Fundamental Use
Once upon a time, most computer time was spent on sorting, and the majority of the rest on searching. I'd say thats probably close to true today, as even browsing the web is, at its most basic an act of searching. Seeing
Foreach
The "foreach" loop is a special case of the for loop, usually enacted on a linear container such as an array or a list, where for every iteration of the loop, some action is performed on a member of the container until that actio
qsort()
At a glance most would assume such a function would invoke the quicksort algorithm, and they would be right  most of the time. Indeed MANY different C standard libraries bull ahead and use quicksort with varying amount of optimizationComputer Sciences better mouse trap
In the beginning the large majority of sort implementations were the more commonly known quadratic sorts: selection sort, insertion sort, and the omnipresent bubble sort. Radix sort was in use for the physicQuicksort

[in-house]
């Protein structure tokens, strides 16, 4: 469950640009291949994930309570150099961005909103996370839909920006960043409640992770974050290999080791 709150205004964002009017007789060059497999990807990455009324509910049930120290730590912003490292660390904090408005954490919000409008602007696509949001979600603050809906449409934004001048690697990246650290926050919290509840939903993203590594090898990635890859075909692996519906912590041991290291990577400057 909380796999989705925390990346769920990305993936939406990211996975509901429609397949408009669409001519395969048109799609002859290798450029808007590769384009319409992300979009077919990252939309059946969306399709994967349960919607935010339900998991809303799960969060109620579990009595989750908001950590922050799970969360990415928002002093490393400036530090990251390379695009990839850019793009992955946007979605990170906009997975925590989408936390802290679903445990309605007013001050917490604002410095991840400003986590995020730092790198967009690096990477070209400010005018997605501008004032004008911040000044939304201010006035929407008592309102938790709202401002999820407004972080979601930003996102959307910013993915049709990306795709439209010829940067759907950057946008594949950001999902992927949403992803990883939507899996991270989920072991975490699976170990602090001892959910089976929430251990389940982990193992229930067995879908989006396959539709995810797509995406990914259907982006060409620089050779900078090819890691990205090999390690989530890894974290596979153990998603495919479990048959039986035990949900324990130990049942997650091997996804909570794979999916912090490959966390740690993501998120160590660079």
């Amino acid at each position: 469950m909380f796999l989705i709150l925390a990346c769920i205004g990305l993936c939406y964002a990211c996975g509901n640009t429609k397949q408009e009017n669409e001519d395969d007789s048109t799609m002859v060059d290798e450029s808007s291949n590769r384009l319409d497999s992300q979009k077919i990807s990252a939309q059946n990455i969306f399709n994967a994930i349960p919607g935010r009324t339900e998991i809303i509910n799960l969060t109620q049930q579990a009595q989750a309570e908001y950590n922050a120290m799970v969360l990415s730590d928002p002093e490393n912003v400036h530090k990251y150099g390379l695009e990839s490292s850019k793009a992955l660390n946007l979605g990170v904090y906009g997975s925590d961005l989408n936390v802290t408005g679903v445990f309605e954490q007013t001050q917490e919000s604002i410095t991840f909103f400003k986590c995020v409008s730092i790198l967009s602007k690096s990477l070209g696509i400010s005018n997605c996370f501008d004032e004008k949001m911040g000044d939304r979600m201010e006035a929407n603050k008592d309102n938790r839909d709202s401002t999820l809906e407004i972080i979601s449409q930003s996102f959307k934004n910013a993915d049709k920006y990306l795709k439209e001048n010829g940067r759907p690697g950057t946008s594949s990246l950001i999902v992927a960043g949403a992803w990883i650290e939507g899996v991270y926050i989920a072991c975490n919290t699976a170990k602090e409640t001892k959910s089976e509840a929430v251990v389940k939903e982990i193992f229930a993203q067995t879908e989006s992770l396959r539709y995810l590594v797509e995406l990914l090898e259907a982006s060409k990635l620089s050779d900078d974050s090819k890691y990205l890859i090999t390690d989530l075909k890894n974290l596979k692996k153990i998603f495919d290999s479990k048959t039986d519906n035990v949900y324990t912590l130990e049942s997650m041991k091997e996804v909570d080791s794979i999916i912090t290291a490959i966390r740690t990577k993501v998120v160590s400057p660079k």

In my previous article on quick sort I covered in detail the recursive implementation of the famous sorting algorithm. A downside of Quick sort is that it has the potential to encounter worstcase quadratic complexity, which means t
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Parsing RightAssociative Operators with Recursive Descent

BST Iterators Revisited: No Parent Pointer, No Stack, No Problem

Deleting Arbitrary Values from Binary Search Trees

Solving the N Queens Problem with Breadth First Search

Performing the Knights Tour in Linear Time

Knuth's Algorithm X For the Exact Cover Problem
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